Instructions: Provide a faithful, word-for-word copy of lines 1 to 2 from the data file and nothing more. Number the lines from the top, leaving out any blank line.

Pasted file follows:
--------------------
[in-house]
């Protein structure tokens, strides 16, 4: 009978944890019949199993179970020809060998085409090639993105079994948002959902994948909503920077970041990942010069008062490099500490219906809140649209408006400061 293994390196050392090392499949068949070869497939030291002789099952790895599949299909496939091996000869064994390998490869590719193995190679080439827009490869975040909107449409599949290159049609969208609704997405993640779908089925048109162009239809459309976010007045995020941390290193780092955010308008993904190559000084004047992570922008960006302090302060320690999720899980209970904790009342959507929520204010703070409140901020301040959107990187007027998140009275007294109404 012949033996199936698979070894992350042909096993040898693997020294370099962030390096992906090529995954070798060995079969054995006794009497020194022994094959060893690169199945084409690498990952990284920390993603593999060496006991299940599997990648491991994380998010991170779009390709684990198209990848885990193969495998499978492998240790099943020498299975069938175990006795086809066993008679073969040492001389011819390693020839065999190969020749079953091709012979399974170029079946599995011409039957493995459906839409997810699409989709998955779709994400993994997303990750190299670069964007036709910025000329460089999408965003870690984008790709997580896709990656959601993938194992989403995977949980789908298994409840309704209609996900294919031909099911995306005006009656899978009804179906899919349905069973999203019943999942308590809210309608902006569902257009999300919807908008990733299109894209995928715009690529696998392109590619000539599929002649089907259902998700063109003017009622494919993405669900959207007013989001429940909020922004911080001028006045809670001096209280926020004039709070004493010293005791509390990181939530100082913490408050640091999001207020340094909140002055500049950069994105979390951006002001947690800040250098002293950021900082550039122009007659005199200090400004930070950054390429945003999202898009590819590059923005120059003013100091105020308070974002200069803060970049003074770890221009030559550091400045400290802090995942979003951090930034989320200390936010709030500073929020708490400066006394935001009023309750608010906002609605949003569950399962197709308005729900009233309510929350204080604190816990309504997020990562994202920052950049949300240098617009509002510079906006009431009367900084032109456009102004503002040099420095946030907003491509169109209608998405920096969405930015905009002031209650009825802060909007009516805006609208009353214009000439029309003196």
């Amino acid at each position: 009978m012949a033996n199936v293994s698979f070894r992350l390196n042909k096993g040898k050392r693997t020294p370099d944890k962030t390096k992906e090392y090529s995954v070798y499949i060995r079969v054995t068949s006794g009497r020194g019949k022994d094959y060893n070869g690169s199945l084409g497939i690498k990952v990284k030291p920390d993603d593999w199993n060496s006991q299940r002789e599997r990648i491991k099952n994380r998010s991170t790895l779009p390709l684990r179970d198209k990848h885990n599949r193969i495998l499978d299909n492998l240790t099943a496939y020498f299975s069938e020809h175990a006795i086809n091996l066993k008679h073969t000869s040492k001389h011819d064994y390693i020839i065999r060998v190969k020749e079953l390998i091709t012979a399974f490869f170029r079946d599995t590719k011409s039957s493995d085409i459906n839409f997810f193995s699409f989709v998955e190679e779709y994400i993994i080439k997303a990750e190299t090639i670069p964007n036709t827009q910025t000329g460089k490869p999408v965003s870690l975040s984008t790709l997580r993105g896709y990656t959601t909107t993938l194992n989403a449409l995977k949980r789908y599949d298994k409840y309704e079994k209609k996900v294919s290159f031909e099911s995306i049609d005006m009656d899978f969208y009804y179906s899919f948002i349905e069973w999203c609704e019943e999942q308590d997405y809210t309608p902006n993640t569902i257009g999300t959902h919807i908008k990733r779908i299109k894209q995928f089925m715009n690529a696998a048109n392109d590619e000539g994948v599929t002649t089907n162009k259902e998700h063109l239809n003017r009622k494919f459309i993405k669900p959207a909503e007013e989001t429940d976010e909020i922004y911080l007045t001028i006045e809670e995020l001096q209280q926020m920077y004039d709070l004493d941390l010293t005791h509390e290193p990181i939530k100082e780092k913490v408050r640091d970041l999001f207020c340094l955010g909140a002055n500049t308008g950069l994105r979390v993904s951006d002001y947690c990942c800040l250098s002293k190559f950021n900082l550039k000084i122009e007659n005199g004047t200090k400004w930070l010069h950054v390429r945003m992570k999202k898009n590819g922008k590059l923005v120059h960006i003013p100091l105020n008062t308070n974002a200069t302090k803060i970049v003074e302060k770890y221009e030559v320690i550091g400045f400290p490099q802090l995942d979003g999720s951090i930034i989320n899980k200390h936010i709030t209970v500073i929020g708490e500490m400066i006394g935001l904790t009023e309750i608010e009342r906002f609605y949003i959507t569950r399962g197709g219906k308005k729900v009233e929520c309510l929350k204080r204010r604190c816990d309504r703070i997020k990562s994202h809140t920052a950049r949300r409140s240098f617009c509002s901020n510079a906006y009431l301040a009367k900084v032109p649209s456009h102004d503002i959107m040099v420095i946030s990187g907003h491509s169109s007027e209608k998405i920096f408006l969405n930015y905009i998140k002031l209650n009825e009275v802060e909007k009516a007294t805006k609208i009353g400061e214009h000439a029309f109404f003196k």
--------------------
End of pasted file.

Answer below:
[in-house]
């Protein structure tokens, strides 16, 4: 009978944890019949199993179970020809060998085409090639993105079994948002959902994948909503920077970041990942010069008062490099500490219906809140649209408006400061 293994390196050392090392499949068949070869497939030291002789099952790895599949299909496939091996000869064994390998490869590719193995190679080439827009490869975040909107449409599949290159049609969208609704997405993640779908089925048109162009239809459309976010007045995020941390290193780092955010308008993904190559000084004047992570922008960006302090302060320690999720899980209970904790009342959507929520204010703070409140901020301040959107990187007027998140009275007294109404 012949033996199936698979070894992350042909096993040898693997020294370099962030390096992906090529995954070798060995079969054995006794009497020194022994094959060893690169199945084409690498990952990284920390993603593999060496006991299940599997990648491991994380998010991170779009390709684990198209990848885990193969495998499978492998240790099943020498299975069938175990006795086809066993008679073969040492001389011819390693020839065999190969020749079953091709012979399974170029079946599995011409039957493995459906839409997810699409989709998955779709994400993994997303990750190299670069964007036709910025000329460089999408965003870690984008790709997580896709990656959601993938194992989403995977949980789908298994409840309704209609996900294919031909099911995306005006009656899978009804179906899919349905069973999203019943999942308590809210309608902006569902257009999300919807908008990733299109894209995928715009690529696998392109590619000539599929002649089907259902998700063109003017009622494919993405669900959207007013989001429940909020922004911080001028006045809670001096209280926020004039709070004493010293005791509390990181939530100082913490408050640091999001207020340094909140002055500049950069994105979390951006002001947690800040250098002293950021900082550039122009007659005199200090400004930070950054390429945003999202898009590819590059923005120059003013100091105020308070974002200069803060970049003074770890221009030559550091400045400290802090995942979003951090930034989320200390936010709030500073929020708490400066006394935001009023309750608010906002609605949003569950399962197709308005729900009233309510929350204080604190816990309504997020990562994202920052950049949300240098617009509002510079906006009431009367900084032109456009102004503002040099420095946030907003491509169109209608998405920096969405930015905009002031209650009825802060909007009516805006609208009353214009000439029309003196």